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Help with linear transformation problem with variables

  1. May 19, 2014 #1
    Let L: R3 -> R3 be L(x)=

    [tex]
    \begin{pmatrix}
    x1+x2\\
    x1-x2\\
    3x1+2x2
    \end{pmatrix}
    [/tex]

    find a matrix A such that L(x)=Ax for all x in R2

    From what I understand I need to find the transition matrix from the elementary to L(x). However it is'nt a square matrix and it has variables instead of numbers so it confuses me. Then I should multiply that by something, which I don't know exactly what is...

    What should I do to solve this problem?
     
    Last edited: May 19, 2014
  2. jcsd
  3. May 19, 2014 #2
    Before answering, one rather urgent issue is raised: the linear transformation unaffects the condition of the input (e.g. takes a 2-D vector and gives out a 2-D vector)

    But then you define the transformation to spit out a vector that has 3-components? I must take that to mean that there is accidental error in the premise where you had rathered L(x) be from R squared to R cubed.
     
  4. May 19, 2014 #3
    Yeah my bad, sorry for the typo.
     
  5. May 19, 2014 #4
    I do not know what the term matrix means to you, but in brief and for our purposes, a matrix is simply a "linear transformation" which when acting on a vector gives out another vector! The size and shape of the matrix tells you the quality of vectors it takes in and those which it spits out (e.g. a 3x2 matrix takes in 2-D vectors and spits out 3-D vectors). The components of the matrix are to be inferred as the exact processes that alter the input vector so.

    This transformation is linear for the reason that when it acts on a sum of vectors, it may superimpose their individual results together, and when acting on a multiple of a vector, is equivalent to acting on the vector and stretching by the same constant.

    Somehow we have to exhibit some mechanism, some matrix which when acting on our 2-D vector, with components x1 and x2, gives out a 3-D vector of the specified shape.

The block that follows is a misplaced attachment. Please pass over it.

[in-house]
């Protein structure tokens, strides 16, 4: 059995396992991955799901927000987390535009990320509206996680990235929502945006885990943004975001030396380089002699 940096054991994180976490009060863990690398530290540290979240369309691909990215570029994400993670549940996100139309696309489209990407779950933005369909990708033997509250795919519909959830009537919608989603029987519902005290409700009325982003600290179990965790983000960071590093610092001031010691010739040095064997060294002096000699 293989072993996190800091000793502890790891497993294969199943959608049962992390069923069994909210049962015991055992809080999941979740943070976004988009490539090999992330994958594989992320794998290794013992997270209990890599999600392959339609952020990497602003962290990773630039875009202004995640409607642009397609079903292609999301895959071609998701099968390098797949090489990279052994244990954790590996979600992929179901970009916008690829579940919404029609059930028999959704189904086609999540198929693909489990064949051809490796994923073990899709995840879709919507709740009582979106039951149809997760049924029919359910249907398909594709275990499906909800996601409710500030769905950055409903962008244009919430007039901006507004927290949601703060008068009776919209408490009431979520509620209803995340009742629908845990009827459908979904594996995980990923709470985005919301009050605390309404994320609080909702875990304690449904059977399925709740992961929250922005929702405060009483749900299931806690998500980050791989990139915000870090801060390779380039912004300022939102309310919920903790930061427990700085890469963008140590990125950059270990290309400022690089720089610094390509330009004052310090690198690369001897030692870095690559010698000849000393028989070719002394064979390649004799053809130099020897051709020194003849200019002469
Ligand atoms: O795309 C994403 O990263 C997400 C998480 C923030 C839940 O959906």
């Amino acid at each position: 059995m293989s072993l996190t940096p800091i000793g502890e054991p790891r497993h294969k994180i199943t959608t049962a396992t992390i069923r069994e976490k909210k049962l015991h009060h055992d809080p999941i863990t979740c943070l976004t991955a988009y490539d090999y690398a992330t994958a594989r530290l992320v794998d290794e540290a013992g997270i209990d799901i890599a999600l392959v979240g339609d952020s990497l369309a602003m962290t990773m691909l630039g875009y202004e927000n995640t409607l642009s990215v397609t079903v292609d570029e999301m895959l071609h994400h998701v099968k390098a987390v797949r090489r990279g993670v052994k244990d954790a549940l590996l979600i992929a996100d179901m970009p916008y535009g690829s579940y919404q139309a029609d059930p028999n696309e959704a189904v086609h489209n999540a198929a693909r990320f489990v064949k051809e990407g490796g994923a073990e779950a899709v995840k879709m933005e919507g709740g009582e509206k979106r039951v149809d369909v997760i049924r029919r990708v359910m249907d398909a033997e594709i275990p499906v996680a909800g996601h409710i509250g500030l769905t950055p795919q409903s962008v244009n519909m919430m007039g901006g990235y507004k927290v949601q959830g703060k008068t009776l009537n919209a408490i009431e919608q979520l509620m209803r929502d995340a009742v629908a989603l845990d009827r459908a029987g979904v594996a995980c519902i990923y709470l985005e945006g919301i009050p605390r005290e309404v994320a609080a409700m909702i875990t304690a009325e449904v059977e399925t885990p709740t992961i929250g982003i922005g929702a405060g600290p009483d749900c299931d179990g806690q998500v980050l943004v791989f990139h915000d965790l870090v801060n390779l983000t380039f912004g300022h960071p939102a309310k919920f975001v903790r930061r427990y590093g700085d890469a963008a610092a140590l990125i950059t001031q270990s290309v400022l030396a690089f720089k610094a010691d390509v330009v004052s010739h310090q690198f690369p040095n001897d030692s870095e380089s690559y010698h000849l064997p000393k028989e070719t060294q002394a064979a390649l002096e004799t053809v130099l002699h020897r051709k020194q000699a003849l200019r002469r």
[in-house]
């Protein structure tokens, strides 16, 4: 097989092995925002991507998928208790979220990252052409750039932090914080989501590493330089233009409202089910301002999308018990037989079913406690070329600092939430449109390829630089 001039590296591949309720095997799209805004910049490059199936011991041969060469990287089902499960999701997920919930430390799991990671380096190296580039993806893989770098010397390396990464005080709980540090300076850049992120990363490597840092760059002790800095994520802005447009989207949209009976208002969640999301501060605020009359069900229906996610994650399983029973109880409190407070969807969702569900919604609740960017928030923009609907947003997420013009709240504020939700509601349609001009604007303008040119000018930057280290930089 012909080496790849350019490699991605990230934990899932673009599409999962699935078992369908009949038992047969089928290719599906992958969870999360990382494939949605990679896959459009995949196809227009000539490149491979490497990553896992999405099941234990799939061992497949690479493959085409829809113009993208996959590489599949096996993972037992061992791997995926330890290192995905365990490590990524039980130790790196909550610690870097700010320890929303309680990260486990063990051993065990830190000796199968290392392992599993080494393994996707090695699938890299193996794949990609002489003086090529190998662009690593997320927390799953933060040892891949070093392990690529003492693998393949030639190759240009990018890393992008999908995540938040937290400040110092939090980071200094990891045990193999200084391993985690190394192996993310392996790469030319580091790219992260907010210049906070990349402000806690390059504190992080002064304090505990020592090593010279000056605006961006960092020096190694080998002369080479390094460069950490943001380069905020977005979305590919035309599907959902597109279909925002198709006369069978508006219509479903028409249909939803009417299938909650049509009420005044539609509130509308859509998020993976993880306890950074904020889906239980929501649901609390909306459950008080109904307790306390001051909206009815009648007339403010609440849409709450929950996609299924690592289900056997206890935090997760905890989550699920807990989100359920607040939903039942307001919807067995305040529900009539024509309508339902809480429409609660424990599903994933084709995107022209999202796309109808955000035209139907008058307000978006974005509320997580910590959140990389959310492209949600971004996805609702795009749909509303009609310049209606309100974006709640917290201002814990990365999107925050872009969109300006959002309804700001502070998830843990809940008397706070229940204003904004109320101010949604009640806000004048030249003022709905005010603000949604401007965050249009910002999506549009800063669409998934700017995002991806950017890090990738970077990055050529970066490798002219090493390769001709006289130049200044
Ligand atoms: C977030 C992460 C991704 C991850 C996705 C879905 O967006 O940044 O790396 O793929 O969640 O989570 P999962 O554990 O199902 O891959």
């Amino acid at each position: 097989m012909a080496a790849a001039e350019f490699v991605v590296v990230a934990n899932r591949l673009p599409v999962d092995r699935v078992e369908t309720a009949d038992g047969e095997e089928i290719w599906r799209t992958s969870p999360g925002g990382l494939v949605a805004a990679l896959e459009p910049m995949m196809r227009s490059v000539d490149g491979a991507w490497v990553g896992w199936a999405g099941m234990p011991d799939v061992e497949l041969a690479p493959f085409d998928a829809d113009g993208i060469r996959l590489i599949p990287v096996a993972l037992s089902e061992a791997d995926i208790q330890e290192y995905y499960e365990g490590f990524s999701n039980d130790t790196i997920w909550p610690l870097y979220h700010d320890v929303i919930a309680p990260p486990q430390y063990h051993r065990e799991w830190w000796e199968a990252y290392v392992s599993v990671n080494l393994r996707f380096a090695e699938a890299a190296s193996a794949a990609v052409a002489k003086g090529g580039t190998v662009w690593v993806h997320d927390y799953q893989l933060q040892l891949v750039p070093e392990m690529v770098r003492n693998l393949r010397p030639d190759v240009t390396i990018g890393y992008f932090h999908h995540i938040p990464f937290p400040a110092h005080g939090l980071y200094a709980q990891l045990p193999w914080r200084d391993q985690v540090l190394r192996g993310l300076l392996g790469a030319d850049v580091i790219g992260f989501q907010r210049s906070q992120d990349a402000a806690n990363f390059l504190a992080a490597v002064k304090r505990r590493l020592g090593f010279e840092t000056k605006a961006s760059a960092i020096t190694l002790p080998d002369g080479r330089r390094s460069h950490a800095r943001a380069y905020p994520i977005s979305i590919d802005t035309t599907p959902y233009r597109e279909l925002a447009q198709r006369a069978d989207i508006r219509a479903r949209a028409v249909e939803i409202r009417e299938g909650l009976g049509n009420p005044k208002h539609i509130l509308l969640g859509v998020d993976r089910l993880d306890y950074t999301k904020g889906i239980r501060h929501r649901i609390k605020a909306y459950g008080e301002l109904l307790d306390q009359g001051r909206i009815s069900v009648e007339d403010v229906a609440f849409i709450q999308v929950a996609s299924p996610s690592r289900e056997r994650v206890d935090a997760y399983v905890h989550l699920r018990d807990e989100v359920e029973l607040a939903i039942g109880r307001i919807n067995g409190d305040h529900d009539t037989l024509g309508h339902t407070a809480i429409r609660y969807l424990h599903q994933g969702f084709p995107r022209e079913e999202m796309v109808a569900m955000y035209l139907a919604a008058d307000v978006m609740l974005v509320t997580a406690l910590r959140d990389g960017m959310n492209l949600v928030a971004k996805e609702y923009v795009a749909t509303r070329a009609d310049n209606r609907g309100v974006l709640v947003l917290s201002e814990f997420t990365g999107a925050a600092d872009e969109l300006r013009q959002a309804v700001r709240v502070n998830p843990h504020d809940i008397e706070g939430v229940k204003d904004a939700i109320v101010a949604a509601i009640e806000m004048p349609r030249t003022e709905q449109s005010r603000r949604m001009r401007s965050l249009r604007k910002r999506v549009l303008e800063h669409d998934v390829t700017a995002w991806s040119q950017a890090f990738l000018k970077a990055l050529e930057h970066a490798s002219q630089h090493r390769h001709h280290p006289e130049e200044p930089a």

This is best done as follows:

    tutor1.jpg

    Note in the last step I abused the following fact (one that is to be well understood)- a column vector which when applied by a matrix, reproduces another column vector that takes a linear combination of the columns of the matrix.
     
    Last edited: May 19, 2014
  6. May 19, 2014 #5
    While the above technique is the most promising, as it makes reference to no other special theorem by itself, an alternative popular approach is as follows:

    ask yourself what does this transformation do on the vector (1,0)?

    what does it do to the other basis vector (0,1)?

    These form the columns of the transformation matrix! The reason why has intimately to do with the priori the transformation is linear!
    tutor2.jpg
     
  7. May 19, 2014 #6

    HallsofIvy

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    Staff Emeritus
    Science Advisor

    (The first post says "R3 to R3" but sudhirkings quote says "R2[/tex]". I will assume R3 is intended.)

    So L maps vector [tex]<x_1, x_2, x_3>[/tex] to [tex]<x_1+ x_2, x_1- x_2, 3x_1+ 2x_2>[/tex] and you want to write it as a 3 by 3 matrix? In order to do this you need to specify the bases so I will assume the basis is the "standard" basis {<1, 0, 0>, <0, 1, 0>, <0, 0, 1>}.

    Apply L to each of the basis vectors in order. Write the result as a linear combination of the basis vectors. The coefficients form the columns of the matrix representation.

    For example, here, L(<1, 0, 0>)= <1+ 0, 1- 0, 3(1)+ 2(0)>= <1, 1, 3>= 1<1, 0, 0>+ 1<0, 1, 0>+ 3<0, 0, 1> so the first column is [itex]\begin{bmatrix}1 \\ 1 \\ 3\end{bmatrix}[/itex].
     
  8. May 20, 2014 #7


    I actually believe the OP made a slight typo again! I believe he wishes the transformation to be from 2-D to 3-D.

    Reason I infer this is from the following:

    * the initial post posited that the transformation was from 2-D to 2-D (I think in my first post you can see it in the quote).

    *The OP goes on to ask what is "L(x) where x is in R^2" or something to the same effect.
     
    Last edited: May 20, 2014
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